Bringing water to the chip enables even greater efficiency, creating tightly-designed and controlled environments that focus the cooling as close as possible to the heat- generating components. This technique can cool components using warmer water temperatures.

Impact on Vendor Ecosystem

However, most servers are designed to use air cooling. A small group of HPC specialists offer water-cooled servers, including Asetek, CoolIT, Ebullient and Aquila Systems.  There’s also a group of vendors using various approaches to immersion, including 3M, LiquidCool, and GRC (formerly Green Revolution).

One barrier to adoption is that the up-front installation cost can be higher than those for air-cooled systems. Hyperscale providers need to provision servers by the tens of thousands, and even small differences in cost can add up quickly. That’s an area where the Open Compute Project can make a difference, enabling an ecosystem of users and vendors to work from a common set of designs and concepts.

The OCP liquid cooling project has two goals:

  • Harmonize the supply chain thus enabling delivery of building blocks for wider, quicker, and easier adoption of liquid cooled servers, storage, and networking gear.
  • To create a community of collaborators for future advanced cooling solutions.

“Harmonization of liquid cooling is a logical step for the OCP community, as it will benefit OpenRack and Olympus-based products as well as Project Scorpio in China,” said Carter, mentioning three of the projects advancing rackscale designs.

The open hardware has been boosted by the rise of cloud computing providers, who have become the leading purchasers of servers and storage in recent years, even as enterprise sales have plateaued. The rise of open hardware has raised the profile of contract manufacturers and ODMs (original design manufacturers), who have adapted OCP designs into server and storage product lines. Direct server sales by ODM providers have grown to about 25 percent of all sales, according to research from IDC.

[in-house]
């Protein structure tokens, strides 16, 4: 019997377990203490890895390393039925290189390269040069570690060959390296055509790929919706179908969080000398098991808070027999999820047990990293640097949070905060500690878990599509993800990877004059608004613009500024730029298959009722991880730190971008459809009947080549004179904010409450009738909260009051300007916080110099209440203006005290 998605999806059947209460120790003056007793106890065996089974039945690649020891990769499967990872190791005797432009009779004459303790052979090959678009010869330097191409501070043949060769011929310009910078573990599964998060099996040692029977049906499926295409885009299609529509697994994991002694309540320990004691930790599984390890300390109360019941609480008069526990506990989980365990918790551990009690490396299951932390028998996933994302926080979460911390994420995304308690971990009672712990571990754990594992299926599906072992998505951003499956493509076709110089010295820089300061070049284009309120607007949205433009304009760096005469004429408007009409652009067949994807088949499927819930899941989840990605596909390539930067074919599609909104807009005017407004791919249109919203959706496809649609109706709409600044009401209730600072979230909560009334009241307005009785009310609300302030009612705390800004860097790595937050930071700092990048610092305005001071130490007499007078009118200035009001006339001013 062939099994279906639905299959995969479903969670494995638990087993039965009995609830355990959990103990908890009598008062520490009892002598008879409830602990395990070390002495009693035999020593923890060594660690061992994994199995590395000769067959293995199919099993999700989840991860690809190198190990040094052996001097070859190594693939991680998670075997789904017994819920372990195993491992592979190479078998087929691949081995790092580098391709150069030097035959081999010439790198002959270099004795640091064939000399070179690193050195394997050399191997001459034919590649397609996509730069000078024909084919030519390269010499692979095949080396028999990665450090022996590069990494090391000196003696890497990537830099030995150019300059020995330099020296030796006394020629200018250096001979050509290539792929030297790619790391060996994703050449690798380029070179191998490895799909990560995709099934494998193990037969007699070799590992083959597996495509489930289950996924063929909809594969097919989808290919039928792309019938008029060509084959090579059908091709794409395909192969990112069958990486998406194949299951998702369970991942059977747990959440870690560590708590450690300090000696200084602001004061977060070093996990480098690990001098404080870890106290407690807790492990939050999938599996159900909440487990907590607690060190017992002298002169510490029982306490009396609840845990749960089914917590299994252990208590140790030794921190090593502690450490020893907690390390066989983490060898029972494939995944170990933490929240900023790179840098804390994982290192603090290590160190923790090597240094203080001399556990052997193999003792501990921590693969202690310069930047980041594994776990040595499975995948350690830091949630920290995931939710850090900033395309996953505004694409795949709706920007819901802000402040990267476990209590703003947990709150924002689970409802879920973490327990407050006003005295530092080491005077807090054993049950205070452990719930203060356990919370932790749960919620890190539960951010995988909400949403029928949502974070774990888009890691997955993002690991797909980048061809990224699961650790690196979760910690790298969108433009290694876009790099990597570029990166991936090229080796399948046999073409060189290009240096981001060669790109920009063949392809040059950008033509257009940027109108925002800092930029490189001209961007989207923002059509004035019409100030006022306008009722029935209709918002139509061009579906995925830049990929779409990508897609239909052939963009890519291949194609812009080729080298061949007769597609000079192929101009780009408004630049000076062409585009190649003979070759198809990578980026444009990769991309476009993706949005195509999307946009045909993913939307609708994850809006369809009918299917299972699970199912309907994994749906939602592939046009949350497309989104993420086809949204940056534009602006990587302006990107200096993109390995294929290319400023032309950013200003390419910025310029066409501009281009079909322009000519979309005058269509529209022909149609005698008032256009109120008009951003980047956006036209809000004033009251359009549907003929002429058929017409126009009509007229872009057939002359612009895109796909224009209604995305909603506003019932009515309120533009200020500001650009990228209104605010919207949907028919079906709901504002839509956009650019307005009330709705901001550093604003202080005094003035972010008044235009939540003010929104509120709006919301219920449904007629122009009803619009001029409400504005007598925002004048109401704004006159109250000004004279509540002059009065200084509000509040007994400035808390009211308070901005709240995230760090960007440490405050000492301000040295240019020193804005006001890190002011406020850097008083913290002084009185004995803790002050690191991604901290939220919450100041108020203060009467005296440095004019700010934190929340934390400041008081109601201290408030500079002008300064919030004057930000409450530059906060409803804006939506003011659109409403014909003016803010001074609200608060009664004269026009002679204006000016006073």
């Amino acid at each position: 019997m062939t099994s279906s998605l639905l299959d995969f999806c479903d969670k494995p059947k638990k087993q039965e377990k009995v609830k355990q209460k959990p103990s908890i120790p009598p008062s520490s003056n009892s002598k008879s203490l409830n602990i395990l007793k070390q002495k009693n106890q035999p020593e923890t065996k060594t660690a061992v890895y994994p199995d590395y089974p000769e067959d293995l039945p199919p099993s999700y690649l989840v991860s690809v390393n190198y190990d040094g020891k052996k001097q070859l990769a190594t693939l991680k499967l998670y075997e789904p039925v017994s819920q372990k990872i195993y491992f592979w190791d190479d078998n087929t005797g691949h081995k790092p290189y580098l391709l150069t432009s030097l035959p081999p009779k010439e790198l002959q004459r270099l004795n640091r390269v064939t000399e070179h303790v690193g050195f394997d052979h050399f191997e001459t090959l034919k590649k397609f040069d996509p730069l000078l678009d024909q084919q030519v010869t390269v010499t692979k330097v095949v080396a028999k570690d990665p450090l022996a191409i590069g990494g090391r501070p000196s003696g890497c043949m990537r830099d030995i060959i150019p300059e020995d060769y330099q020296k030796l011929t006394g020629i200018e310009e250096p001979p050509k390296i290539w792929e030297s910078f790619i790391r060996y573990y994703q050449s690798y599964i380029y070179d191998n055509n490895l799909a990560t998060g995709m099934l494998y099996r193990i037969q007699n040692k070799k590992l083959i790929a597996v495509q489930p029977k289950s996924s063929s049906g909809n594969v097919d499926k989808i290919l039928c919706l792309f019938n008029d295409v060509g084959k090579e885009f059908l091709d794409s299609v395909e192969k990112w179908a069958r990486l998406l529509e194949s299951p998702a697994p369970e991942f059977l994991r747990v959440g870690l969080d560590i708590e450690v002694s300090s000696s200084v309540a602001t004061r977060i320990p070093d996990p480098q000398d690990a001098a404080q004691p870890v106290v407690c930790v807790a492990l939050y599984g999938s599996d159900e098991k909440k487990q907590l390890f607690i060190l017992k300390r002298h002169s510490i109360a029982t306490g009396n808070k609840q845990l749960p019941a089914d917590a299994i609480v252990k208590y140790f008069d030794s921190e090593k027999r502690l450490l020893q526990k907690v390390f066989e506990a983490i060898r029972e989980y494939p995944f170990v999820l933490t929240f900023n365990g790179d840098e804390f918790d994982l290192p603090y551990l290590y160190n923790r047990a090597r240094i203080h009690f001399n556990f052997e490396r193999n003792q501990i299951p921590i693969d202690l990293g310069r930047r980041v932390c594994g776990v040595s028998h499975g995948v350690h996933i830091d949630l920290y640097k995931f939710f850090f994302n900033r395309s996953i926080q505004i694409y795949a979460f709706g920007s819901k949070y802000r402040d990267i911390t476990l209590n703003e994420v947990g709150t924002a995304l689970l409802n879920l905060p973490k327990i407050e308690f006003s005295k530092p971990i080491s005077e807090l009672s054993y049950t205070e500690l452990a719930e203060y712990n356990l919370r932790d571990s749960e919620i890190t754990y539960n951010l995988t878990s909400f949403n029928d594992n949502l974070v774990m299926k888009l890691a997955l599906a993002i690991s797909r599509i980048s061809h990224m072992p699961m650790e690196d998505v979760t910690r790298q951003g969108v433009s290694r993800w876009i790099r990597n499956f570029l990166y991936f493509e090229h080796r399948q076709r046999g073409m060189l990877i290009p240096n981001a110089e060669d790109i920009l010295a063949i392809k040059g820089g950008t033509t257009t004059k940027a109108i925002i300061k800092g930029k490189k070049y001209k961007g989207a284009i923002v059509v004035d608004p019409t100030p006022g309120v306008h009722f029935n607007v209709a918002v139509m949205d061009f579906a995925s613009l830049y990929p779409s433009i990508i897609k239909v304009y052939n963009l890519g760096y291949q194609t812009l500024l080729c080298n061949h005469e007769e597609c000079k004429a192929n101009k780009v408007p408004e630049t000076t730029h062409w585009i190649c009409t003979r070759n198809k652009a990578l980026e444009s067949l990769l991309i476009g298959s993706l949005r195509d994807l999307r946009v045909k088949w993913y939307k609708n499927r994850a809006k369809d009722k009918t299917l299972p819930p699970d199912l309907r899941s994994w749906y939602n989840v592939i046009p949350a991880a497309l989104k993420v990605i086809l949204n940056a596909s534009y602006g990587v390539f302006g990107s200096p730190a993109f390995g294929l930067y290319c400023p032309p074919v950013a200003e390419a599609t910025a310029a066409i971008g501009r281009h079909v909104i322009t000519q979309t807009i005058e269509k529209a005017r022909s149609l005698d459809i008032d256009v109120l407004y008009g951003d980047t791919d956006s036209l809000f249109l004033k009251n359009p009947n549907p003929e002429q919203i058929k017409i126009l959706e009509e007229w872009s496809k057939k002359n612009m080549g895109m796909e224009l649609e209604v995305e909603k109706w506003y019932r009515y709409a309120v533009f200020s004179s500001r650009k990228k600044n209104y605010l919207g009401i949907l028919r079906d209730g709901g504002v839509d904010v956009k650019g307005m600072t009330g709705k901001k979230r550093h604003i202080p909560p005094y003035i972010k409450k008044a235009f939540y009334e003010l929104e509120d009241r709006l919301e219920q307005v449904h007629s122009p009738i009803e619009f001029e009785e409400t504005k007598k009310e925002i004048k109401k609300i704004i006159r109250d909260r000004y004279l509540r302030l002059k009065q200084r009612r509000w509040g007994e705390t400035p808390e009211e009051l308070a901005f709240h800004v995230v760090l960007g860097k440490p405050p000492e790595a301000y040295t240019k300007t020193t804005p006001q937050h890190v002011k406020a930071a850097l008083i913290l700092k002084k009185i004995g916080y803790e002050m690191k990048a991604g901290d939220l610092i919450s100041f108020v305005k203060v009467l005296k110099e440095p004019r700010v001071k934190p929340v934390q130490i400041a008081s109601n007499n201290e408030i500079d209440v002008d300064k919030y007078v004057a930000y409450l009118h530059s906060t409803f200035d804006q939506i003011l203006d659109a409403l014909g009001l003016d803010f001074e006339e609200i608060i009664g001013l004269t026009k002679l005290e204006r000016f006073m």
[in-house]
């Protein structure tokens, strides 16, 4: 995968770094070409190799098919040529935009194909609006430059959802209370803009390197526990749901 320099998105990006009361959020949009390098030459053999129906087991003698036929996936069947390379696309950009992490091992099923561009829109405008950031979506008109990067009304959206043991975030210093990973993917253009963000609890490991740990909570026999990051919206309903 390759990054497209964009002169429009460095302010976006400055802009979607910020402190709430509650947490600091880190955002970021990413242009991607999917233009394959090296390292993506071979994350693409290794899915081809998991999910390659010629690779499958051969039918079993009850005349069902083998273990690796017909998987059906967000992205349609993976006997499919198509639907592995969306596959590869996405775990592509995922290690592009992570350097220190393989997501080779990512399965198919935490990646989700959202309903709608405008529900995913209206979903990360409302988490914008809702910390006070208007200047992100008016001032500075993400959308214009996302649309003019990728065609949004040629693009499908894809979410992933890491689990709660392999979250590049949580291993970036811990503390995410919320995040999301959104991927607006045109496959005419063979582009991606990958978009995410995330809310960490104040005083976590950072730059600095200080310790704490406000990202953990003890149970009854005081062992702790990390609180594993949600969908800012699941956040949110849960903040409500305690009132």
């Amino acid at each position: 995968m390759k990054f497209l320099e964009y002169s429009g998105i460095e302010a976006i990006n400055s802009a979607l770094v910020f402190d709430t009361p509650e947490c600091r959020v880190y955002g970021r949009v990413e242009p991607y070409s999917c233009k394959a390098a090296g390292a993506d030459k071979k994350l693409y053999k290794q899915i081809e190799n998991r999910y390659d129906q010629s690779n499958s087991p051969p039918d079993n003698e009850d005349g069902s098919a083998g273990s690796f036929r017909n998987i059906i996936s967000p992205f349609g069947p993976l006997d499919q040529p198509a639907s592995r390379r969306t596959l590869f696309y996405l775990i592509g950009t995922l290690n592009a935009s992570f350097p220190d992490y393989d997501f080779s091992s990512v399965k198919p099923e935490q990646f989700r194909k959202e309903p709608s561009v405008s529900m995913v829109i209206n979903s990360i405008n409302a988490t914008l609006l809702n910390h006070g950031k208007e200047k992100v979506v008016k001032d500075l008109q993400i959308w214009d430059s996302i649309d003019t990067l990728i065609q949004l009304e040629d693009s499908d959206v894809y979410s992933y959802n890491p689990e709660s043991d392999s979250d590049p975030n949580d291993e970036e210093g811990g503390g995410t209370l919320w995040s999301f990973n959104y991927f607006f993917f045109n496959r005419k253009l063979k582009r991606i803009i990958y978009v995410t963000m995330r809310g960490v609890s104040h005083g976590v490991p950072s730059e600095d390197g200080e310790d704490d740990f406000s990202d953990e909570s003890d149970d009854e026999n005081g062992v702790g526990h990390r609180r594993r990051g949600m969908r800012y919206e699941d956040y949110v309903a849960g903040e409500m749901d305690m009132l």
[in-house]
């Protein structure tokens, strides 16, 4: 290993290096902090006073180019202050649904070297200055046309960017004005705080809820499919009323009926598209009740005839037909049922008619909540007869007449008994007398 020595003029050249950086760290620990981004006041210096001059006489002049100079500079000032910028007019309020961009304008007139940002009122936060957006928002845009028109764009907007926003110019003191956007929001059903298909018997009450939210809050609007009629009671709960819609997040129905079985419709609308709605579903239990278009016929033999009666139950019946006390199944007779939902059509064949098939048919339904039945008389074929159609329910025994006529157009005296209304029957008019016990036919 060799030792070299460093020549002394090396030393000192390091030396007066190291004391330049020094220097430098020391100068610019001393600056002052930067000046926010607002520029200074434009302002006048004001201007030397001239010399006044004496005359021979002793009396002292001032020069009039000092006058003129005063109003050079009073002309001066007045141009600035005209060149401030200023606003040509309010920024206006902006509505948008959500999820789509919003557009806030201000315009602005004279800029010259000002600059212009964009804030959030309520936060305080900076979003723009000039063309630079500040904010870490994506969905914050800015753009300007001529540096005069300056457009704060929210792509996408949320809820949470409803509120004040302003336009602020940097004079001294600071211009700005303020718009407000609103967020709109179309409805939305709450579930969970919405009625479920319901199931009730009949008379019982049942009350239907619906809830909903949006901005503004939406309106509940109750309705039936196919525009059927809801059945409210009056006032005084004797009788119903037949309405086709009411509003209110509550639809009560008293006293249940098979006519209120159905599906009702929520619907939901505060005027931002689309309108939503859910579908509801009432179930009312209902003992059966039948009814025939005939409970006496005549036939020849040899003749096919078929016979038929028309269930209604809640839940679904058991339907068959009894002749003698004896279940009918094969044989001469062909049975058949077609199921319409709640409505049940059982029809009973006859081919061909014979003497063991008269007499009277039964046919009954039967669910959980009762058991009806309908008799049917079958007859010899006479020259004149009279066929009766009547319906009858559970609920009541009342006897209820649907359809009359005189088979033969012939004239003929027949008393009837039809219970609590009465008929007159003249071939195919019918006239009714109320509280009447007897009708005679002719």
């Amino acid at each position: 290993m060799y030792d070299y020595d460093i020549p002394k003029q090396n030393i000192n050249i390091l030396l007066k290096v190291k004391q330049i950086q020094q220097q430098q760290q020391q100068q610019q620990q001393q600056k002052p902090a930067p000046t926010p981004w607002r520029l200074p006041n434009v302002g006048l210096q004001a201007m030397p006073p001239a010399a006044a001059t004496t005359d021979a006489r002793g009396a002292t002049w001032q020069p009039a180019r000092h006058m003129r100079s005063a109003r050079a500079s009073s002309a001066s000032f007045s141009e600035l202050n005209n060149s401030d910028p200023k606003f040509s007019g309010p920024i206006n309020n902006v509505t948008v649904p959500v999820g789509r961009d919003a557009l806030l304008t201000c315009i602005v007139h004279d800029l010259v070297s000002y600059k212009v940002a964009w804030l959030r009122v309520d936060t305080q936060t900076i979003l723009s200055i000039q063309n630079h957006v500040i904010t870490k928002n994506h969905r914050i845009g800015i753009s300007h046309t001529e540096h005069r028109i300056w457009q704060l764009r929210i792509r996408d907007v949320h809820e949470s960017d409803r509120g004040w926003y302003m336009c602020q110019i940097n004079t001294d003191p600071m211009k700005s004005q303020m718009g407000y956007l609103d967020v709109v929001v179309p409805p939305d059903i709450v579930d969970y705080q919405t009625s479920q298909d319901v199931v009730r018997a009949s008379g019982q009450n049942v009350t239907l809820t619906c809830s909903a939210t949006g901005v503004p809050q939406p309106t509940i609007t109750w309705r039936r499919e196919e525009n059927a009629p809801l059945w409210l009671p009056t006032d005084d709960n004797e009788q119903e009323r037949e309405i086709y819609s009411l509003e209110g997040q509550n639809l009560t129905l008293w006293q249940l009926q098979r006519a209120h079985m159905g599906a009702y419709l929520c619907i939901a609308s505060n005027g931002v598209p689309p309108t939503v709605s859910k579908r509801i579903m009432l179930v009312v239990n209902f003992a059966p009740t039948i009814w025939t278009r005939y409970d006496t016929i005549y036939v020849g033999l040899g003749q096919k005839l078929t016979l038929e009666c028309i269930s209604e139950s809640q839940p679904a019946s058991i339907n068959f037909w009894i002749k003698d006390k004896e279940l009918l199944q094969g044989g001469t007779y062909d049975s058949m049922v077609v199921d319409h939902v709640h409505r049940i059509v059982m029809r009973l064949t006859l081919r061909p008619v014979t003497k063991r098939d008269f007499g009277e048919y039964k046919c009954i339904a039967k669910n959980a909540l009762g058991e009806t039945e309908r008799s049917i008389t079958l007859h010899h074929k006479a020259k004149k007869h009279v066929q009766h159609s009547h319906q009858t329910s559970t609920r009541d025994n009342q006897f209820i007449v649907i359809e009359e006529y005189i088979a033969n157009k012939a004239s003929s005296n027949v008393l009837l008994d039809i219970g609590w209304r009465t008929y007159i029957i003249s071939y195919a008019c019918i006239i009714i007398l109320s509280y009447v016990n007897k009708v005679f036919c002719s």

A Shift in the Market

“Hyperscale growth continued to drive server volume demand in the first quarter,” said Sanjay Medvitz, senior research analyst, Servers and Storage at IDC. “While various OEMs are finding success in this space, ODMs remain the primary beneficiary from the quickly growing hyperscale server demand, now accounting for roughly a quarter of overall server market revenue and shipments.”

Could that precedent repeat itself as demand for liquid-cooling grows? Or will an expanded market be the “tide that floats all boats,” providing plenty of opportunity for both incumbents and ODMs? Time will tell.

In the meantime, it’s important to note that the Open Compute Project sees the opportunity for liquid cooling extending beyond hyperscale data centers to edge computing, where the location and economics of a site may make traditional air-cooling infrastructure problematic.

“With the growth of 5G, IoT, VR, CDN, and latent sensitive applications, data centers are being constructed closer to their customers and often in regions of the globe where traditional air and mechanical (e.g. chillers) cooling becomes quite expensive,” wrote Carter. “Increased power density also introduces cooling challenges. In these cases liquid cooling, and specifically warm water cooling, becomes an effective alternative for heat extraction.”

Explore the evolving world of edge computing further through Data Center Frontier’s special report series and ongoing coverage.

About the Author

Rich Miller

I write about the places where the Internet lives, telling the story of data centers and the people who build them. I founded Data Center Knowledge, the data center industry's leading news site. Now I'm exploring the future of cloud computing at Data Center Frontier.